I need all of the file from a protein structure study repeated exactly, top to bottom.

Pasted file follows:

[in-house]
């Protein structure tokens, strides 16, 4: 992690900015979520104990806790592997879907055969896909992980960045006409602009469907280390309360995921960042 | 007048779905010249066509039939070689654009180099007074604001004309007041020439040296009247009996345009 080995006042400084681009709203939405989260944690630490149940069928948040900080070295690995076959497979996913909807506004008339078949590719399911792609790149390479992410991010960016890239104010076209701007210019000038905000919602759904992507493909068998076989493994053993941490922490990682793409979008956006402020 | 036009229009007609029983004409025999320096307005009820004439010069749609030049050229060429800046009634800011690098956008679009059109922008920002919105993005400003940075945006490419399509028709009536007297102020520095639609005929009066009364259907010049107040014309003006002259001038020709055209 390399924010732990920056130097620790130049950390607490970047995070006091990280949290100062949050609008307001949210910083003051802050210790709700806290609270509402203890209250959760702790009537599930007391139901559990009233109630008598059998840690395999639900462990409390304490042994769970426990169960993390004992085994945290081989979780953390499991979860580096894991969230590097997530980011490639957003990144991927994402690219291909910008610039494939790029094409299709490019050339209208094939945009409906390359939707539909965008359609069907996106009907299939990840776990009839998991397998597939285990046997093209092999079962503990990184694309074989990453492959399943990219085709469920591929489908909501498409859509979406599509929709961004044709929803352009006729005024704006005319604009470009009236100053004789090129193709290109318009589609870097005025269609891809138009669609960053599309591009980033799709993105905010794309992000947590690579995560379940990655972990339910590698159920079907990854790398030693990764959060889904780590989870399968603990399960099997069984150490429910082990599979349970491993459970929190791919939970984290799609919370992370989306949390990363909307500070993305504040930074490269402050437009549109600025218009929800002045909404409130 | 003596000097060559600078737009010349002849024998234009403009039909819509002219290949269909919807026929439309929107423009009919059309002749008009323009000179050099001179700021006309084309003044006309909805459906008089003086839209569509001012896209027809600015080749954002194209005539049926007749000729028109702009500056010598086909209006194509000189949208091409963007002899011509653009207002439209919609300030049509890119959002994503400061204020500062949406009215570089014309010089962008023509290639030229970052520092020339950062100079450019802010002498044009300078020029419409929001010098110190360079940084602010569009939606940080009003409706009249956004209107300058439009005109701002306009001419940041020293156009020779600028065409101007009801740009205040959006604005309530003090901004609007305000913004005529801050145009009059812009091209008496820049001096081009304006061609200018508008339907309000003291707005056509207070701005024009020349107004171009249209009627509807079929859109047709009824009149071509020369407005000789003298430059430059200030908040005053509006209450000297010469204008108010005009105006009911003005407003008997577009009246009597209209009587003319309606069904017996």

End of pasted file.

[in-house]
């Protein structure tokens, strides 16, 4: 992690900015979520104990806790592997879907055969896909992980960045006409602009469907280390309360995921960042 | 007048779905010249066509039939070689654009180099007074604001004309007041020439040296009247009996345009 080995006042400084681009709203939405989260944690630490149940069928948040900080070295690995076959497979996913909807506004008339078949590719399911792609790149390479992410991010960016890239104010076209701007210019000038905000919602759904992507493909068998076989493994053993941490922490990682793409979008956006402020 | 036009229009007609029983004409025999320096307005009820004439010069749609030049050229060429800046009634800011690098956008679009059109922008920002919105993005400003940075945006490419399509028709009536007297102020520095639609005929009066009364259907010049107040014309003006002259001038020709055209 390399924010732990920056130097620790130049950390607490970047995070006091990280949290100062949050609008307001949210910083003051802050210790709700806290609270509402203890209250959760702790009537599930007391139901559990009233109630008598059998840690395999639900462990409390304490042994769970426990169960993390004992085994945290081989979780953390499991979860580096894991969230590097997530980011490639957003990144991927994402690219291909910008610039494939790029094409299709490019050339209208094939945009409906390359939707539909965008359609069907996106009907299939990840776990009839998991397998597939285990046997093209092999079962503990990184694309074989990453492959399943990219085709469920591929489908909501498409859509979406599509929709961004044709929803352009006729005024704006005319604009470009009236100053004789090129193709290109318009589609870097005025269609891809138009669609960053599309591009980033799709993105905010794309992000947590690579995560379940990655972990339910590698159920079907990854790398030693990764959060889904780590989870399968603990399960099997069984150490429910082990599979349970491993459970929190791919939970984290799609919370992370989306949390990363909307500070993305504040930074490269402050437009549109600025218009929800002045909404409130 | 003596000097060559600078737009010349002849024998234009403009039909819509002219290949269909919807026929439309929107423009009919059309002749008009323009000179050099001179700021006309084309003044006309909805459906008089003086839209569509001012896209027809600015080749954002194209005539049926007749000729028109702009500056010598086909209006194509000189949208091409963007002899011509653009207002439209919609300030049509890119959002994503400061204020500062949406009215570089014309010089962008023509290639030229970052520092020339950062100079450019802010002498044009300078020029419409929001010098110190360079940084602010569009939606940080009003409706009249956004209107300058439009005109701002306009001419940041020293156009020779600028065409101007009801740009205040959006604005309530003090901004609007305000913004005529801050145009009059812009091209008496820049001096081009304006061609200018508008339907309000003291707005056509207070701005024009020349107004171009249209009627509807079929859109047709009824009149071509020369407005000789003298430059430059200030908040005053509006209450000297010469204008108010005009105006009911003005407003008997577009009246009597209209009587003319309606069904017996």